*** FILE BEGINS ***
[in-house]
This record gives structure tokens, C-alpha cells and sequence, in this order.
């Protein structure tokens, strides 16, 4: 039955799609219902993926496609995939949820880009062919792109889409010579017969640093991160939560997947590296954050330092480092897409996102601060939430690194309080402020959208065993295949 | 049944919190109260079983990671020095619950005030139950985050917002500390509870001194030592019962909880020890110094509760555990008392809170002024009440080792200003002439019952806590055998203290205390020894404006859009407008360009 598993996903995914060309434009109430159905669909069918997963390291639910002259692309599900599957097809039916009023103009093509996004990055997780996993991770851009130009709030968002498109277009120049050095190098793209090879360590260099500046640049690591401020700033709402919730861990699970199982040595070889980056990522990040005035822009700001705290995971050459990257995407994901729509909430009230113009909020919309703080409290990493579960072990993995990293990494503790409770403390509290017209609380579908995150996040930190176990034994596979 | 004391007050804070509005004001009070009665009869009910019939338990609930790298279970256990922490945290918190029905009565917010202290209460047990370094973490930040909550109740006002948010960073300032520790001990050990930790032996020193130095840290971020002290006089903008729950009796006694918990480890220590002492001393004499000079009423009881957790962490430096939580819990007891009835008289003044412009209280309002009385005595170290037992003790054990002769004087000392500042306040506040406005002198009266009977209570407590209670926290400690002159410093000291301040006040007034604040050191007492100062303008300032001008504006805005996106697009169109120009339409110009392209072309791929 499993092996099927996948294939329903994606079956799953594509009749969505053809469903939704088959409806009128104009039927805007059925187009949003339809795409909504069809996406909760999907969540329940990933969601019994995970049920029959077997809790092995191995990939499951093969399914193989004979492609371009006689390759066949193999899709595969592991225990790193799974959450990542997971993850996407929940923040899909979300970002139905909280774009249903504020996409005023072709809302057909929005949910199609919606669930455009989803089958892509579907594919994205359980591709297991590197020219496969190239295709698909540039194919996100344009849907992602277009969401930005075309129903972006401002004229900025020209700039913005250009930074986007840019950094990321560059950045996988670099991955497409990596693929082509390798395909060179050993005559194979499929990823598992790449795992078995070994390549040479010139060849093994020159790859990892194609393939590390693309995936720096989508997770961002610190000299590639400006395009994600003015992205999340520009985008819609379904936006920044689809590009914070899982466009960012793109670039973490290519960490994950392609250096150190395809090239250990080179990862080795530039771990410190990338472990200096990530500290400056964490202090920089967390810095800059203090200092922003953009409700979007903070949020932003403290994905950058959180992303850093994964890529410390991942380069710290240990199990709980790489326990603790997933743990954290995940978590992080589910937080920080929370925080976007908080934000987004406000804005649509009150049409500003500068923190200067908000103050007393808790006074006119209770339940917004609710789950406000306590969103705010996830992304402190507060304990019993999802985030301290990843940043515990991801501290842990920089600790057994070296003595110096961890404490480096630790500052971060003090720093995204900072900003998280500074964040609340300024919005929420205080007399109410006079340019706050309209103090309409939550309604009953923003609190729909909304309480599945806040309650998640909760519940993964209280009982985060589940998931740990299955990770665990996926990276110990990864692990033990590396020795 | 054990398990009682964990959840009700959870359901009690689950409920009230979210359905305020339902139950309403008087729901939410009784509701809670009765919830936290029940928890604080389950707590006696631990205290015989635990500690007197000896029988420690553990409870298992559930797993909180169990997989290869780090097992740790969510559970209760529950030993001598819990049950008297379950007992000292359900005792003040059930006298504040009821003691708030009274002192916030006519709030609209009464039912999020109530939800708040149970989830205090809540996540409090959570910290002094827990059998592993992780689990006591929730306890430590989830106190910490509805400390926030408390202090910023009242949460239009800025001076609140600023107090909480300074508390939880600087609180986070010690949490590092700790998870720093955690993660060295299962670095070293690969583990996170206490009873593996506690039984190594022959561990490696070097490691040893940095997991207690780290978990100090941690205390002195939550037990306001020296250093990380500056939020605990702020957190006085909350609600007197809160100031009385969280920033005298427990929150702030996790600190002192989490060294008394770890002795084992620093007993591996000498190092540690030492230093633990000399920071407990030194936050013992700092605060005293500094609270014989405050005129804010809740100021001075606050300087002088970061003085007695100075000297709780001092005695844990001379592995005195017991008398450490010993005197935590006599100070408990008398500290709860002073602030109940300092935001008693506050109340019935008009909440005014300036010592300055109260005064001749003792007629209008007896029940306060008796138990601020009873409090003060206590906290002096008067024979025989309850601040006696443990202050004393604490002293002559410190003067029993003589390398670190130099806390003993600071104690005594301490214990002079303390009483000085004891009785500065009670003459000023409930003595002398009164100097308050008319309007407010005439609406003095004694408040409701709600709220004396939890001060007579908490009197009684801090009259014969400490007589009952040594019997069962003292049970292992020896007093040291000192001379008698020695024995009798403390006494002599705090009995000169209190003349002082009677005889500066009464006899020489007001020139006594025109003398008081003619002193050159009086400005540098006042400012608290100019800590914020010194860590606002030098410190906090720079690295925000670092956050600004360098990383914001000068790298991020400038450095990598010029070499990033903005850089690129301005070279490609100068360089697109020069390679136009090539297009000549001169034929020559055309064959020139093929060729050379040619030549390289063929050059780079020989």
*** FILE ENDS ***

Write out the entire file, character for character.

[in-house]
This record gives structure tokens, C-alpha cells and sequence, in this order.
């Protein structure tokens, strides 16, 4: 039955799609219902993926496609995939949820880009062919792109889409010579017969640093991160939560997947590296954050330092480092897409996102601060939430690194309080402020959208065993295949 | 049944919190109260079983990671020095619950005030139950985050917002500390509870001194030592019962909880020890110094509760555990008392809170002024009440080792200003002439019952806590055998203290205390020894404006859009407008360009 598993996903995914060309434009109430159905669909069918997963390291639910002259692309599900599957097809039916009023103009093509996004990055997780996993991770851009130009709030968002498109277009120049050095190098793209090879360590260099500046640049690591401020700033709402919730861990699970199982040595070889980056990522990040005035822009700001705290995971050459990257995407994901729509909430009230113009909020919309703080409290990493579960072990993995990293990494503790409770403390509290017209609380579908995150996040930190176990034994596979 | 004391007050804070509005004001009070009665009869009910019939338990609930790298279970256990922490945290918190029905009565917010202290209460047990370094973490930040909550109740006002948010960073300032520790001990050990930790032996020193130095840290971020002290006089903008729950009796006694918990480890220590002492001393004499000079009423009881957790962490430096939580819990007891009835008289003044412009209280309002009385005595170290037992003790054990002769004087000392500042306040506040406005002198009266009977209570407590209670926290400690002159410093000291301040006040007034604040050191007492100062303008300032001008504006805005996106697009169109120009339409110009392209072309791929 499993092996099927996948294939329903994606079956799953594509009749969505053809469903939704088959409806009128104009039927805007059925187009949003339809795409909504069809996406909760999907969540329940990933969601019994995970049920029959077997809790092995191995990939499951093969399914193989004979492609371009006689390759066949193999899709595969592991225990790193799974959450990542997971993850996407929940923040899909979300970002139905909280774009249903504020996409005023072709809302057909929005949910199609919606669930455009989803089958892509579907594919994205359980591709297991590197020219496969190239295709698909540039194919996100344009849907992602277009969401930005075309129903972006401002004229900025020209700039913005250009930074986007840019950094990321560059950045996988670099991955497409990596693929082509390798395909060179050993005559194979499929990823598992790449795992078995070994390549040479010139060849093994020159790859990892194609393939590390693309995936720096989508997770961002610190000299590639400006395009994600003015992205999340520009985008819609379904936006920044689809590009914070899982466009960012793109670039973490290519960490994950392609250096150190395809090239250990080179990862080795530039771990410190990338472990200096990530500290400056964490202090920089967390810095800059203090200092922003953009409700979007903070949020932003403290994905950058959180992303850093994964890529410390991942380069710290240990199990709980790489326990603790997933743990954290995940978590992080589910937080920080929370925080976007908080934000987004406000804005649509009150049409500003500068923190200067908000103050007393808790006074006119209770339940917004609710789950406000306590969103705010996830992304402190507060304990019993999802985030301290990843940043515990991801501290842990920089600790057994070296003595110096961890404490480096630790500052971060003090720093995204900072900003998280500074964040609340300024919005929420205080007399109410006079340019706050309209103090309409939550309604009953923003609190729909909304309480599945806040309650998640909760519940993964209280009982985060589940998931740990299955990770665990996926990276110990990864692990033990590396020795 | 054990398990009682964990959840009700959870359901009690689950409920009230979210359905305020339902139950309403008087729901939410009784509701809670009765919830936290029940928890604080389950707590006696631990205290015989635990500690007197000896029988420690553990409870298992559930797993909180169990997989290869780090097992740790969510559970209760529950030993001598819990049950008297379950007992000292359900005792003040059930006298504040009821003691708030009274002192916030006519709030609209009464039912999020109530939800708040149970989830205090809540996540409090959570910290002094827990059998592993992780689990006591929730306890430590989830106190910490509805400390926030408390202090910023009242949460239009800025001076609140600023107090909480300074508390939880600087609180986070010690949490590092700790998870720093955690993660060295299962670095070293690969583990996170206490009873593996506690039984190594022959561990490696070097490691040893940095997991207690780290978990100090941690205390002195939550037990306001020296250093990380500056939020605990702020957190006085909350609600007197809160100031009385969280920033005298427990929150702030996790600190002192989490060294008394770890002795084992620093007993591996000498190092540690030492230093633990000399920071407990030194936050013992700092605060005293500094609270014989405050005129804010809740100021001075606050300087002088970061003085007695100075000297709780001092005695844990001379592995005195017991008398450490010993005197935590006599100070408990008398500290709860002073602030109940300092935001008693506050109340019935008009909440005014300036010592300055109260005064001749003792007629209008007896029940306060008796138990601020009873409090003060206590906290002096008067024979025989309850601040006696443990202050004393604490002293002559410190003067029993003589390398670190130099806390003993600071104690005594301490214990002079303390009483000085004891009785500065009670003459000023409930003595002398009164100097308050008319309007407010005439609406003095004694408040409701709600709220004396939890001060007579908490009197009684801090009259014969400490007589009952040594019997069962003292049970292992020896007093040291000192001379008698020695024995009798403390006494002599705090009995000169209190003349002082009677005889500066009464006899020489007001020139006594025109003398008081003619002193050159009086400005540098006042400012608290100019800590914020010194860590606002030098410190906090720079690295925000670092956050600004360098990383914001000068790298991020400038450095990598010029070499990033903005850089690129301005070279490609100068360089697109020069390679136009090539297009000549001169034929020559055309064959020139093929060729050379040619030549390289063929050059780079020989």